Net-zero emissions target shifting?

With global warming seen as a factor behind this year's wildfire season across Canada, Environment & Climate Change Minister Steven Guilbeault has suggested it could mean a more aggressive federal approach to achieving net-zero carbon emissions. The current target is 2050 but Guilbeault isn’t ruling out 2040. “I can't tell you now whether or not we can,” he said in a televised interview. “But what I can tell you is we will look at the possibility of doing that for sure.” [node:read-more:link]

New G7 wind and solar goals

Canada and the other G7 countries have pledged to add a combined 150 gigawatts of offshore windpower generation capacity by 2030 as well as installing a collective one terawatt of solar power capacity. “Initially, people thought that climate action and action on energy security potentially were in conflict,” Canadian Minister of Environment & Climate Change Jonathan Wilkinson said April 16 after their two-day summit in Japan. “But […] they actually work together.” [node:read-more:link]

Greenhouse gases rose in 2021

Canada’s latest greenhouse gas emissions report shows that they were up in 2021 from the previous year but remained below pre-pandemic levels, according to its latest annual report to the UN. Environment & Climate Change Minister Steven Guilbeault says the 1.8 per cent rise to 670 million tonnes was expected but that “Canada's economy, in the face of a strong post-pandemic rebound, continues to show signs of becoming more efficient and less polluting as our journey to net-zero emissions continues.” [node:read-more:link]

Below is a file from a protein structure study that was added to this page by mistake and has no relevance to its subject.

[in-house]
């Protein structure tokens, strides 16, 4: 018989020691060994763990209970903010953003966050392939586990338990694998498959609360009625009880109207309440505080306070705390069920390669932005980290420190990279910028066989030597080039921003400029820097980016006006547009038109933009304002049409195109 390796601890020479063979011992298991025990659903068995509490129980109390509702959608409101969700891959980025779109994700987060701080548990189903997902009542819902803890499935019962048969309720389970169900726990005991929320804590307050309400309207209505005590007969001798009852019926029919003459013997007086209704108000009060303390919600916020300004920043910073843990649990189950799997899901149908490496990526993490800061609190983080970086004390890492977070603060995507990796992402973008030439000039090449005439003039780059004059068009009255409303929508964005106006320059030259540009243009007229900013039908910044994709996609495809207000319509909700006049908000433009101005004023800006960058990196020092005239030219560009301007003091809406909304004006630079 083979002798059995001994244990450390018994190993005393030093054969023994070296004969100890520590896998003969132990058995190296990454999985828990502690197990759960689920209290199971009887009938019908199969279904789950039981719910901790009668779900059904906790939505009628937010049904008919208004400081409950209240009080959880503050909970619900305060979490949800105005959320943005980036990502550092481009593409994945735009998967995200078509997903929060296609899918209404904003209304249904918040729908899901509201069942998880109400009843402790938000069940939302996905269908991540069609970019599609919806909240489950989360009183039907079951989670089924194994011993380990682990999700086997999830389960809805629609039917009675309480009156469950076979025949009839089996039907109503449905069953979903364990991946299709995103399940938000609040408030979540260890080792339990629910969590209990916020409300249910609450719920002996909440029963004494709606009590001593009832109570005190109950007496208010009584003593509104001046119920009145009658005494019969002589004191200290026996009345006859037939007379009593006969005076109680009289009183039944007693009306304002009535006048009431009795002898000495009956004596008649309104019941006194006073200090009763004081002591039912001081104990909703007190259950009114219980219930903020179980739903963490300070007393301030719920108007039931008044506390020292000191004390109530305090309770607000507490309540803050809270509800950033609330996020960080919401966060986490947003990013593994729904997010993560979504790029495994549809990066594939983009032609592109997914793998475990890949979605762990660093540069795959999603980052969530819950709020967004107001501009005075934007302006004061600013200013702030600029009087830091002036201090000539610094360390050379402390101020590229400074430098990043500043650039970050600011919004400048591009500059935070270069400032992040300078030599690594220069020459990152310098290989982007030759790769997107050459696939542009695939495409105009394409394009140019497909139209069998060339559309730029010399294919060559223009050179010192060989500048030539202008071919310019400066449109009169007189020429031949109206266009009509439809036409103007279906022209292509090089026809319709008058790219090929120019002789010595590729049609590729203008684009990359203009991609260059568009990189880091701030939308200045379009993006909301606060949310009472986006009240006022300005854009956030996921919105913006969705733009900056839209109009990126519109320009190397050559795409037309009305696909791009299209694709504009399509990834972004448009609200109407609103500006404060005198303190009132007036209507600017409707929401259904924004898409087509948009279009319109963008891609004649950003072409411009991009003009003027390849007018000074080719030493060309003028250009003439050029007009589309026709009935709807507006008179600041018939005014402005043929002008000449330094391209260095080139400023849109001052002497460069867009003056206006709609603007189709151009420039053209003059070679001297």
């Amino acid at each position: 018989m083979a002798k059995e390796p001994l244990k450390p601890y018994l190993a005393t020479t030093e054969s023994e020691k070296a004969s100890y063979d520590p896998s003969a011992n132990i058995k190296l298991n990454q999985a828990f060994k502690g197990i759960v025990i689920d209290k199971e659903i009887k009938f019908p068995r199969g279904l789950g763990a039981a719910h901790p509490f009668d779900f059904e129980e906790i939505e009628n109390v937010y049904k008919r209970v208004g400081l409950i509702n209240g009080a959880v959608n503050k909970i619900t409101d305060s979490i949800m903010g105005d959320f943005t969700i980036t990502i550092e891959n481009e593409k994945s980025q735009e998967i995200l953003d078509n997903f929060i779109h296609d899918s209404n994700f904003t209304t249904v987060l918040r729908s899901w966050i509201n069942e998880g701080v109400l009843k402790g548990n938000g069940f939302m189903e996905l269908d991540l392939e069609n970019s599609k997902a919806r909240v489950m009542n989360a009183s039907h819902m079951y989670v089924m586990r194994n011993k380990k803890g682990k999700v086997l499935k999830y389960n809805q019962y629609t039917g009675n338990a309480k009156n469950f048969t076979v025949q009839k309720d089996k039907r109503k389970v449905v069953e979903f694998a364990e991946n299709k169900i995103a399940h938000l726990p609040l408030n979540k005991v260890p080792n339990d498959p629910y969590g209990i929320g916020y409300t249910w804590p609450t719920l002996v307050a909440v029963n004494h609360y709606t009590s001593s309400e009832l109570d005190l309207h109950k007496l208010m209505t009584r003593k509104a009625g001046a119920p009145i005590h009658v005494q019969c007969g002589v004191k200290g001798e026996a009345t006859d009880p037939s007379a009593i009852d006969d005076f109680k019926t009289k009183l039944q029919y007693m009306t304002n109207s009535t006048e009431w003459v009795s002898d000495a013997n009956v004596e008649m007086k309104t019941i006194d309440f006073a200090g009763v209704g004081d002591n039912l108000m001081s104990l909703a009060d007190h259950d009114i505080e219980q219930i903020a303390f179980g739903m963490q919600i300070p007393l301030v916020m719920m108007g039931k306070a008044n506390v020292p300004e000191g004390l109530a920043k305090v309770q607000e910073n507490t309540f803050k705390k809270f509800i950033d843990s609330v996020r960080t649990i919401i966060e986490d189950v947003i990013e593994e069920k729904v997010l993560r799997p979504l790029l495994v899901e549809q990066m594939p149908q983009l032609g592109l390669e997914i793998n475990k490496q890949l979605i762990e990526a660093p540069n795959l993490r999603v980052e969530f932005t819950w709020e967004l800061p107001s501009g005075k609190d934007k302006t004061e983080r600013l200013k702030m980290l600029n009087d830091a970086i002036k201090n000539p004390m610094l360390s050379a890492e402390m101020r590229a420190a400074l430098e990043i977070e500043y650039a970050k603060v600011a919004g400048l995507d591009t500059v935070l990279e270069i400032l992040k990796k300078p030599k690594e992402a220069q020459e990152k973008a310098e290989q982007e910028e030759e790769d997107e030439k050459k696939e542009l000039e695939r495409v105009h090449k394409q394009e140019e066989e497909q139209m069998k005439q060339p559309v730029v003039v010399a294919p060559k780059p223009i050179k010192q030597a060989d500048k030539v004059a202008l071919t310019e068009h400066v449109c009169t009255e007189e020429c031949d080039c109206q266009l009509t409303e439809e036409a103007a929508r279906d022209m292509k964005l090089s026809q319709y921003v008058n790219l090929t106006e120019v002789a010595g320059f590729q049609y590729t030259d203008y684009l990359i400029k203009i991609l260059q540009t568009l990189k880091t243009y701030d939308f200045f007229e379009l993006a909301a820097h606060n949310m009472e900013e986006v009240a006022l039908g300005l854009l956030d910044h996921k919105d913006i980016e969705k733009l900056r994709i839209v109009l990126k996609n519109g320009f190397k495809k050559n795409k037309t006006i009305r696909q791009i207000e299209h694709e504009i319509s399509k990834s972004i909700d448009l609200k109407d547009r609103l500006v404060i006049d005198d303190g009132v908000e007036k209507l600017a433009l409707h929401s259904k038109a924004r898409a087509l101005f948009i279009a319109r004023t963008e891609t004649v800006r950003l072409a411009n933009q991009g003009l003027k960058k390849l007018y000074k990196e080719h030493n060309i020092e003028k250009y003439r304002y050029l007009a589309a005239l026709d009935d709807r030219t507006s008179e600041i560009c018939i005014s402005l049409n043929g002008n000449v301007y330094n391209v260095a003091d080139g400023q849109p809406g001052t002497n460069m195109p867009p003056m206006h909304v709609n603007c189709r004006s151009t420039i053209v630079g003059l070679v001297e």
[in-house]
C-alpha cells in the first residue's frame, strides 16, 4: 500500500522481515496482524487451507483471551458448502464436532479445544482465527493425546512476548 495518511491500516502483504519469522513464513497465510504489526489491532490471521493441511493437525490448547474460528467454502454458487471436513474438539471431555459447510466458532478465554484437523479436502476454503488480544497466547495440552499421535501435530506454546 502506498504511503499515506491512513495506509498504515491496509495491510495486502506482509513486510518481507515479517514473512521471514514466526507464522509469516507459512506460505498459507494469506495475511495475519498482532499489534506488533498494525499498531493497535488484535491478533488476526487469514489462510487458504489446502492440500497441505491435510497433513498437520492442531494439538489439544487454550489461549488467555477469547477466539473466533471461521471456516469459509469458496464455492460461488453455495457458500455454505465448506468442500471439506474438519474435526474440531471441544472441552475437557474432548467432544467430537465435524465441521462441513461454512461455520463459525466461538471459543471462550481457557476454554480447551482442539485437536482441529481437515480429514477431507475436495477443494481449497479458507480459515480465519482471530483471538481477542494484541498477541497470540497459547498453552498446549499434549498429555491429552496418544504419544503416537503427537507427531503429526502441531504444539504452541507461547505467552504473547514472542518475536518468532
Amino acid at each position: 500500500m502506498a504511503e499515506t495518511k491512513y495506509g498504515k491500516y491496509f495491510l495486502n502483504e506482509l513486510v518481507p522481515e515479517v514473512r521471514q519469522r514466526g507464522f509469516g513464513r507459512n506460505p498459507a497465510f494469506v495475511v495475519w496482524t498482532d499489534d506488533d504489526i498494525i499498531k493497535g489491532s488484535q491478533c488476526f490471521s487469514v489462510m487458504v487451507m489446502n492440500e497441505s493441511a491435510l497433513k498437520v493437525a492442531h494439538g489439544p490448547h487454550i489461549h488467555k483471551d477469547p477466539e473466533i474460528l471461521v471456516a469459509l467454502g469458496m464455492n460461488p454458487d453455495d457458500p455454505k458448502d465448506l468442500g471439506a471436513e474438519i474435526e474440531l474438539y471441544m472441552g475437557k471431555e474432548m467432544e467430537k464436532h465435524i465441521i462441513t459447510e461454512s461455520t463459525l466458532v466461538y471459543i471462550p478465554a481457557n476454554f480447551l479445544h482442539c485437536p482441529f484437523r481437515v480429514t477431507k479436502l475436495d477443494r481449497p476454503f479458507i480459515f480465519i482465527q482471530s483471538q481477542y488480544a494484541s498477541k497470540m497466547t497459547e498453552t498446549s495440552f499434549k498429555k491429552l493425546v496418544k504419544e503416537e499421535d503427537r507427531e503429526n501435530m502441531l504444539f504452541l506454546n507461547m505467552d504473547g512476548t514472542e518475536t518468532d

Coal “net zero” goal elusive

Environment and energy ministers from Canada and the other G7 have been unable to set a timeline for phasing out coal-fired power plants. In a statement after two days of talks in Japan, they restated a commitment to net-zero greenhouse gas emissions by 2050. Canada’s Steven Guilbeault reiterated his call for “strong language”, adding that “phasing out coal-fired electricity generation by 2030 has never been so urgent” in Canada. [node:read-more:link]

Nuclear energy divisive in Germany

Germany’s decision to shut down the country’s three remaining nuclear power stations after decades of debate remains divisive. One side says keeping the reactors online would mean huge investment which could be used for renewables. The other argues that it illogical when reduced dependence on imported energy is boosting costs and potentially increasing reliance on fossil fuels. [node:read-more:link]

ICJ to tackle climate policy

The UN General Assembly has passed a resolution asking the International Court to come up with a legal definition of countries’ obligations to tackle climate change. UN Secretary General Antonio Guterres said March 29 that ICJ opinions “have tremendous importance and can have a long-standing impact on the international legal order.” However, whether individual states will cooperate remains to be seen; the U.S., which has a fractious relationship with the ICJ, did not support a UN resolution on the issue. [node:read-more:link]

Growing U.S. interest in North

A decision by the U.S. Administration to nominate Alaskan geographer Mike Sfraga as an ambassador-at-large for the Arctic is seen as a direct response to Russia’s ramped-up northern military presence and Alaska Republican Senator Lisa Murkowski says that dealing with national security threats from China as well as Russia and China in the region will be a challenge. [node:read-more:link]